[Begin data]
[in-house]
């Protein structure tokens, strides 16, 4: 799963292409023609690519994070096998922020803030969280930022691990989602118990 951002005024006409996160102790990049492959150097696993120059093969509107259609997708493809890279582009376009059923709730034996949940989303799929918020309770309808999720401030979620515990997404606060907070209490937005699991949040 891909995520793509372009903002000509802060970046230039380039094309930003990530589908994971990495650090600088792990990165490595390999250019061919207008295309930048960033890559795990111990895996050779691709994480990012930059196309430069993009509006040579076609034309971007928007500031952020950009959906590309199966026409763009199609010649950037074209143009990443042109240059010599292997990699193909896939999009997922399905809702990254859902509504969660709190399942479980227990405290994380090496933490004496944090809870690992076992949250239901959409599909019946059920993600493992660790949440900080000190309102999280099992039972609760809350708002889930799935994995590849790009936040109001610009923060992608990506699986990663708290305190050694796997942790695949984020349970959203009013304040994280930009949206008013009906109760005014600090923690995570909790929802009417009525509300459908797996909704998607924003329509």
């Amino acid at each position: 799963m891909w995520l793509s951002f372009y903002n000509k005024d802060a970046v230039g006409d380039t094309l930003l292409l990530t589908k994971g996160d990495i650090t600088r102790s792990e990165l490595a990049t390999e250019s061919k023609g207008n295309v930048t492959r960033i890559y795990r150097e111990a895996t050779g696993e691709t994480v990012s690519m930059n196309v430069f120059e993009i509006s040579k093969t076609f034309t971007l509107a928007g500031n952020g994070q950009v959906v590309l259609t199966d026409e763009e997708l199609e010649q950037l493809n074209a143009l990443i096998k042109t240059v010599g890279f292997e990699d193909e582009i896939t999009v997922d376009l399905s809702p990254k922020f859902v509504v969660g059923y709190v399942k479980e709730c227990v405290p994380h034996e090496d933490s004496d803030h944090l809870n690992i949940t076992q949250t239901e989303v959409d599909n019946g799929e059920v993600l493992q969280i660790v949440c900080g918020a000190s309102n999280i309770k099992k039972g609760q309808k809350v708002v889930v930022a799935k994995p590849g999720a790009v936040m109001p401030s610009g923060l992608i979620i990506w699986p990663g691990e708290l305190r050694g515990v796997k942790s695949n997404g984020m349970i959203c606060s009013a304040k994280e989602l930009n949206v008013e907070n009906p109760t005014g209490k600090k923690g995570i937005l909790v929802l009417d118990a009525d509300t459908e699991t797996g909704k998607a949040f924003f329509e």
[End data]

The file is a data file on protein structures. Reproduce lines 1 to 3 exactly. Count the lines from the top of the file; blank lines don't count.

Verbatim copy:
[in-house]
């Protein structure tokens, strides 16, 4: 799963292409023609690519994070096998922020803030969280930022691990989602118990 951002005024006409996160102790990049492959150097696993120059093969509107259609997708493809890279582009376009059923709730034996949940989303799929918020309770309808999720401030979620515990997404606060907070209490937005699991949040 891909995520793509372009903002000509802060970046230039380039094309930003990530589908994971990495650090600088792990990165490595390999250019061919207008295309930048960033890559795990111990895996050779691709994480990012930059196309430069993009509006040579076609034309971007928007500031952020950009959906590309199966026409763009199609010649950037074209143009990443042109240059010599292997990699193909896939999009997922399905809702990254859902509504969660709190399942479980227990405290994380090496933490004496944090809870690992076992949250239901959409599909019946059920993600493992660790949440900080000190309102999280099992039972609760809350708002889930799935994995590849790009936040109001610009923060992608990506699986990663708290305190050694796997942790695949984020349970959203009013304040994280930009949206008013009906109760005014600090923690995570909790929802009417009525509300459908797996909704998607924003329509």
């Amino acid at each position: 799963m891909w995520l793509s951002f372009y903002n000509k005024d802060a970046v230039g006409d380039t094309l930003l292409l990530t589908k994971g996160d990495i650090t600088r102790s792990e990165l490595a990049t390999e250019s061919k023609g207008n295309v930048t492959r960033i890559y795990r150097e111990a895996t050779g696993e691709t994480v990012s690519m930059n196309v430069f120059e993009i509006s040579k093969t076609f034309t971007l509107a928007g500031n952020g994070q950009v959906v590309l259609t199966d026409e763009e997708l199609e010649q950037l493809n074209a143009l990443i096998k042109t240059v010599g890279f292997e990699d193909e582009i896939t999009v997922d376009l399905s809702p990254k922020f859902v509504v969660g059923y709190v399942k479980e709730c227990v405290p994380h034996e090496d933490s004496d803030h944090l809870n690992i949940t076992q949250t239901e989303v959409d599909n019946g799929e059920v993600l493992q969280i660790v949440c900080g918020a000190s309102n999280i309770k099992k039972g609760q309808k809350v708002v889930v930022a799935k994995p590849g999720a790009v936040m109001p401030s610009g923060l992608i979620i990506w699986p990663g691990e708290l305190r050694g515990v796997k942790s695949n997404g984020m349970i959203c606060s009013a304040k994280e989602l930009n949206v008013e907070n009906p109760t005014g209490k600090k923690g995570i937005l909790v929802l009417d118990a009525d509300t459908e699991t797996g909704k998607a949040f924003f329509e």